Monday, March 7, 2011

Margie Tann - iSekurity Malware and Cell Phones

From Margie Tann iSekurity
Source: Verizon

And as they do with PCs, scammers use malware that you might inadvertently download onto your cell (sometimes by visiting infected websites, other times via downloads of ringtones) to harvest and transmit your personal information, thereby paving the way for forms of Identity Theft.

7 Tips for Protecting Yourself From Cell Phone Scams and Identity Theft:

1. Install anti-virus software. Most of the big Internet security players have mobile versions of their software and most of them offer free trials.

2. Scrutinize your bill every month. In particular, look out for small payments, which the cell phone scam artist tries to sneak past you.

3. Keep your cell phone number confidential when it is linked to your name, sharing it only with friends and relatives. Even think twice before putting it on a business card.

4. Don't use it for competition entries or other apparently "free" services. But, if you must do this, make sure you read every line of the fine print.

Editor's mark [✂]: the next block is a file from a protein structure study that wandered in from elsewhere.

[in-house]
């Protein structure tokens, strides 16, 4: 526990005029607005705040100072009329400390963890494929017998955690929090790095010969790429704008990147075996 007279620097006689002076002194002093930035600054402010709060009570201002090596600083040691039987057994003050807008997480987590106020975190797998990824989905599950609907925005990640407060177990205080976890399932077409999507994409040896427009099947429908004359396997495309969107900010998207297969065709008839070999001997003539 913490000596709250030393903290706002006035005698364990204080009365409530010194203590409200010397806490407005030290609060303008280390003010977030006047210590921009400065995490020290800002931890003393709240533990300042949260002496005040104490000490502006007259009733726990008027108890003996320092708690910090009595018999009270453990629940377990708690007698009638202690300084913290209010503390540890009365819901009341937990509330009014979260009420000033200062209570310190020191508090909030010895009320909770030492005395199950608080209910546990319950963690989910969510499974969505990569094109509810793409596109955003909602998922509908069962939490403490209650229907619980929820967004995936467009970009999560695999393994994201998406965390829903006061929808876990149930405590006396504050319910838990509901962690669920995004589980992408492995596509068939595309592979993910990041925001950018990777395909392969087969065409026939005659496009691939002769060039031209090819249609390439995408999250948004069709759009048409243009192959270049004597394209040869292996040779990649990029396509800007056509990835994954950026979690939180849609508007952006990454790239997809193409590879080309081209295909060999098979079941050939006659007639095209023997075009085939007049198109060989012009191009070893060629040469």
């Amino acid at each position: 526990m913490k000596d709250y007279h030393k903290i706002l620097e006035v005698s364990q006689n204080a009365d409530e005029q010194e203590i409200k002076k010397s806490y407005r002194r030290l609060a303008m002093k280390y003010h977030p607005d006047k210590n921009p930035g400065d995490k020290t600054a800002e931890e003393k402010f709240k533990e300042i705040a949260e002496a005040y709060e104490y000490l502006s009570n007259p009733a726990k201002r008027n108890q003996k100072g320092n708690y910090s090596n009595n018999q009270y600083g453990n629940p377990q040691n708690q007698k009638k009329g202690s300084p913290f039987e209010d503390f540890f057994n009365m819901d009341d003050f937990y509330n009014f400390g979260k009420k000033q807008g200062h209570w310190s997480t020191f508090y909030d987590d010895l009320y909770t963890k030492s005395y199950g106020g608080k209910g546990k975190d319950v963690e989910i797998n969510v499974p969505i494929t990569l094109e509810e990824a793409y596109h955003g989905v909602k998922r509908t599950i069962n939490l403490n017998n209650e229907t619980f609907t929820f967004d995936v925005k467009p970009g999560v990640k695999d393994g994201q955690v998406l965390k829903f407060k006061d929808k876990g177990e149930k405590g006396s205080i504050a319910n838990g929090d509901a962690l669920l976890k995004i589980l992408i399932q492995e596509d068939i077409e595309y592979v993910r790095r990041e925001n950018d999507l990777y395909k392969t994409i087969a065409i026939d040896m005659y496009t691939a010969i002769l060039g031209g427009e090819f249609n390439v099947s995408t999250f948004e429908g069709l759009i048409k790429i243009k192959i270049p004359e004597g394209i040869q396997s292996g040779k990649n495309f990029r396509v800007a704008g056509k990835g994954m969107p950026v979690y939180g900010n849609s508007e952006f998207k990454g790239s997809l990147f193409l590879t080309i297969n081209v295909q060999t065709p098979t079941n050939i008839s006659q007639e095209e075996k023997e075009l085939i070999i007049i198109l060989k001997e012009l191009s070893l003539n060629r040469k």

5. Consider using "disposable" or prepaid cell phones, which limit your exposure to running up bills.

6. Don't take a cell phone number as proof of someone's identity or, indeed, their honesty. If you can't separately confirm the identity of someone who gives their cell number, don't buy from or sell to them.

7. Be vigilant when you see others using cell phones to take photos. If their behavior seems odd or unacceptable, try to memorize a description of them and contact the police.

Of course, take all possible steps to prevent your phone from being stolen from your purse, your pocket, your desk, or wherever -- because that's the quickest route to hefty phone bills (for which you may be responsible) or cell phone Identity Theft.

And if you're an iPhone user, consider signing up for Apple's MobileMe service, which includes the ability to immediately and remotely erase all the data from your iPhone in the event that it does get stolen.

If you order a new cell phone to be delivered by snail mail or delivery, insist on - and be prepared to pay for - a signature with the carrier on delivery. That way, it won't be left at your front doorstep while you're out.

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